Wicomico County Sheriff Sticks to His Guns - WBOC-TV 16, Delmarvas News Leader, FOX 21 -

Wicomico County Sheriff Sticks to His Guns

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A row of weapons on display at the Richmond Gun Show at the Richmond International Raceway. (Photo: Associated Press, File 2008) A row of weapons on display at the Richmond Gun Show at the Richmond International Raceway. (Photo: Associated Press, File 2008)

SALISBURY, Md. - Two Eastern Shore sheriffs are taking a stand against proposed gun legislation. Wicomico County Sheriff Mike Lewis made fiery comments in Annapolis on Monday regarding a bill that would require gun owners to register long guns.

The bill would regulate shotguns and rifles similarly to handguns. Long gun qualification licenses would require background checks even for private sales. The bill doesn't specifically mandate the confiscation of weapons but it would allow the Department of State Police to create regulations to carry out the law.

Sheriff Mike Lewis of Wicomico County was there to testify and says he will not support the bill even if it passes. His comments are raising eyebrows of advocates who support tighter gun laws in Maryland.

In a video shared on social media on Monday, Sheriff Lewis spoke to a gathering after testifying before a House Committee considering gun legislation.

"We are going to let them know that we are sick and tired of being penalized for Baltimore City's inability to control crime," Lewis says in the video.

WBOC spoke with Sheriff Lewis on Tuesday, who says he's sticking with his guns.

"Our citizens deserve to be protected," Lewis said.

Somerset County Sheriff Ronnie Howard joined Lewis in Annapolis and says he also does not plan on enforcing the bill even if it passes. Howard agrees with Lewis that the gun control measure is unconstitutional and says guns can provide safety for people in remote areas.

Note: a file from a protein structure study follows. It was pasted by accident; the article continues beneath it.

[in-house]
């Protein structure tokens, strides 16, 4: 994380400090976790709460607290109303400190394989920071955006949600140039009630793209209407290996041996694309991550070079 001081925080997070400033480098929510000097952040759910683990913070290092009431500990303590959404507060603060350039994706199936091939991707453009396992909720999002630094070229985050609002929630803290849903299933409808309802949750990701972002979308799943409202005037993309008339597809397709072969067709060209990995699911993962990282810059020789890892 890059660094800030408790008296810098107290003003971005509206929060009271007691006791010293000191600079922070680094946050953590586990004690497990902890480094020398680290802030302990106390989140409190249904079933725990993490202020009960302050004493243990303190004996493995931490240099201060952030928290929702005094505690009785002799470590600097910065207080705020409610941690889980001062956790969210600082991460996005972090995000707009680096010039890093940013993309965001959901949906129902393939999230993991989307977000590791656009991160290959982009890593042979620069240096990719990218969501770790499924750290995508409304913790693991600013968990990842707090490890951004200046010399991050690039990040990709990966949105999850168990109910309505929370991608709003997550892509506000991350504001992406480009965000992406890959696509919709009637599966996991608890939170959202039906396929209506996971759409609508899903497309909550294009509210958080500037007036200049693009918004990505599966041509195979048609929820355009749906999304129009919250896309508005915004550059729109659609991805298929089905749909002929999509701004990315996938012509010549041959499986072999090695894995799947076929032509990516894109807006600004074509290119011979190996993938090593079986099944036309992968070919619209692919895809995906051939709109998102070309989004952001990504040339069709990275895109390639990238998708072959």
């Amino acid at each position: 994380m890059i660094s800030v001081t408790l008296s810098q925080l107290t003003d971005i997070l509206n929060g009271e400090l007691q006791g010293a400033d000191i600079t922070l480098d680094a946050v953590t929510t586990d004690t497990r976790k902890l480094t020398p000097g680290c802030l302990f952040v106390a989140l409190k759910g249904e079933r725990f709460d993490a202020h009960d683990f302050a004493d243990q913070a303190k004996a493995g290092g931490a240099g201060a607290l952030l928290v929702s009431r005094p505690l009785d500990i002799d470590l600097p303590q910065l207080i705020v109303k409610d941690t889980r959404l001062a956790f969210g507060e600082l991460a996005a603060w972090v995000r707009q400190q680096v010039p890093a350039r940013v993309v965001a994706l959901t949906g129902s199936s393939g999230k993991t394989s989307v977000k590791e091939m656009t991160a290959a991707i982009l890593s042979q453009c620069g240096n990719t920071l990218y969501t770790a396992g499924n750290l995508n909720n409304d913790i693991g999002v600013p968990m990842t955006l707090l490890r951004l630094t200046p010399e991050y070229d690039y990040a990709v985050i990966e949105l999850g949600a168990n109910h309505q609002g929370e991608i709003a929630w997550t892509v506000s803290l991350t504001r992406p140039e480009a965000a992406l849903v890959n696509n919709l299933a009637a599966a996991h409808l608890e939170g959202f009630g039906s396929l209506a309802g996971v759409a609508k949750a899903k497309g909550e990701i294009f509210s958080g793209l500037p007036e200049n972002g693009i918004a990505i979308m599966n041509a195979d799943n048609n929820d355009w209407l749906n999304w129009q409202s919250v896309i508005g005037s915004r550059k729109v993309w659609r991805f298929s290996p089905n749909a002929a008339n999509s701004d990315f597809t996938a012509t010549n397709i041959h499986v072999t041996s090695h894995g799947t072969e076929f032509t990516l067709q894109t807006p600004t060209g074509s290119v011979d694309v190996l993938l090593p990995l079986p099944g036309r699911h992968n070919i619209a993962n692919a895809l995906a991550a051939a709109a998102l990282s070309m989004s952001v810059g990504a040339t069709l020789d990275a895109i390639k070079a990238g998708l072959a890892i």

"It would be very dangerous for someone to turn in their weapon, living in a very remote area and someone else trying to break into their house. I can't. I'm not. They need it for protection," Howard said.

But Sheriff Lewis' statements are triggering concerns for activists like Jamaad Gould of the Maryland Progressive Caucus. Gould argues Sheriff Lewis is failing to do his job as an elected leader.

"How do you expect to garner the respect of the community and the trust of the community when you're saying we're above you guys, we're not abiding by the same laws that we're going to force you to abide by? That's an issue all the way around," Gould said. "In my personal opinion, he should resign."

But Sheriff Lewis says he's not backing down.

"I will stand up against it," Lewis said.

A spokesperson with Attorney General Brian Frosh's Office says, when it comes down to it, Lewis is a sheriff who must uphold the law even if he does not agree with the law. Still, the Attorney General does not have the authority to force Lewis to uphold the law. It is up to any State's Attorney Office or person who files a lawsuit.

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